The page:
Co-option and Charisma: Soft Power in the International Arena

Power defines the international system, whether through military power or diplomatic charisma. With the fall of the Soviet Union, theorists of international relations began to reconceptualize the notion of power in the vast vacuum which had emerged in the now unipolar world with the United States as the main superpower. How do states exert their influence over others and manipulate outcomes in their own favor? In this quest, several theoretical frameworks of how power is utilized by state and non-state actors within the international system began to emerge. One of them is Joseph Nye's conception of soft power, which defines the uncertain post-Soviet period of world politics.

Figure 1: Note: an image of Joseph Nye, theorist behind soft power. Hoover Institution. Retrieved 2022, from

To first define the concept of power itself, Nye describes the phenomenon as the manner in which one influences the behavior of others in order to induce a favorable outcome and achieve one's goals (Nye, 1990). There are various methods in which the state can exert its power, such as the use of coercion, threats, and financial incentives to induce others into compliance.

Contrasted with military power, or the ability to "do things and control others... to get others to do what they otherwise would not", soft power is defined primarily by its non-coercive properties of shaping preferences of others through co-option and attraction (Nye, 1990). Whereas military or hard power is easier to quantify, such as a defined number of missiles or troops, Nye argues that the United States should rely on its non-coercive soft power to cement its place as the world's sole superpower in an uncertain post-Soviet atmosphere (Li, 2018).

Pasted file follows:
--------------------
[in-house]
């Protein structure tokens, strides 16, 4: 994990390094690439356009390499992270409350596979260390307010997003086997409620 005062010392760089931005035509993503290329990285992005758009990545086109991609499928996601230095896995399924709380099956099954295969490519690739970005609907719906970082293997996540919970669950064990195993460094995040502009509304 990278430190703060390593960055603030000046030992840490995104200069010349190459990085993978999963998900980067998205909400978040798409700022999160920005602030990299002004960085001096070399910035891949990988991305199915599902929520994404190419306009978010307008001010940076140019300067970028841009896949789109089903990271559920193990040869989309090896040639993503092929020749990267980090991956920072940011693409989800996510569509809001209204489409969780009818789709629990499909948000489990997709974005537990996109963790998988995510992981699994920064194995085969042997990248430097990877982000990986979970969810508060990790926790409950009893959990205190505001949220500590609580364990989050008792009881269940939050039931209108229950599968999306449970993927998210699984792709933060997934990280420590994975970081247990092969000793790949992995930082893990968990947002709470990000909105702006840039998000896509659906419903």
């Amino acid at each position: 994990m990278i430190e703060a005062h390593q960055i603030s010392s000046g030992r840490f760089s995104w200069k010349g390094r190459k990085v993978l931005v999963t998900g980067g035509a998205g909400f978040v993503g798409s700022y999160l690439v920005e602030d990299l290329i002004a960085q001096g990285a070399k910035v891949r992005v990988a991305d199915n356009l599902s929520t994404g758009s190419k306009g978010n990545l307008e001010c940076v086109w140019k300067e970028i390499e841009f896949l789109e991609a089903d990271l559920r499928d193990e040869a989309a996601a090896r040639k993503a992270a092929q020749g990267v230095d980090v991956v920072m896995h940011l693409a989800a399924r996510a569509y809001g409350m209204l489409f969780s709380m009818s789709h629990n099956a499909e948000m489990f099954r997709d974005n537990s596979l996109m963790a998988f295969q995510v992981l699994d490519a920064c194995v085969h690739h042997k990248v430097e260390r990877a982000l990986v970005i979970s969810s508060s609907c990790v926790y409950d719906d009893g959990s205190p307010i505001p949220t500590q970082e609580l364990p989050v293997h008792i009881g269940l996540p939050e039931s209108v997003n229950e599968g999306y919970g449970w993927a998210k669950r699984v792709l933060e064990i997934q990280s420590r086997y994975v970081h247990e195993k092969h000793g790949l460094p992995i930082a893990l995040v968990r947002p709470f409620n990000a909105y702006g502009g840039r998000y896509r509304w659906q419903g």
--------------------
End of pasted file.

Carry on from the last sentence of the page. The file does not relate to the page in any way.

But what components exactly constitute soft power? How does the power of ideas shape the world stage? Soft power can therefore be separated into three distinct categories of influence which have the potential to shape other states' preferences, including: 1. Culture: an international appeal for a state's cultural inventions, whether be it pop culture of blue jeans and album records or "higher" forms of culture found in traditional arts.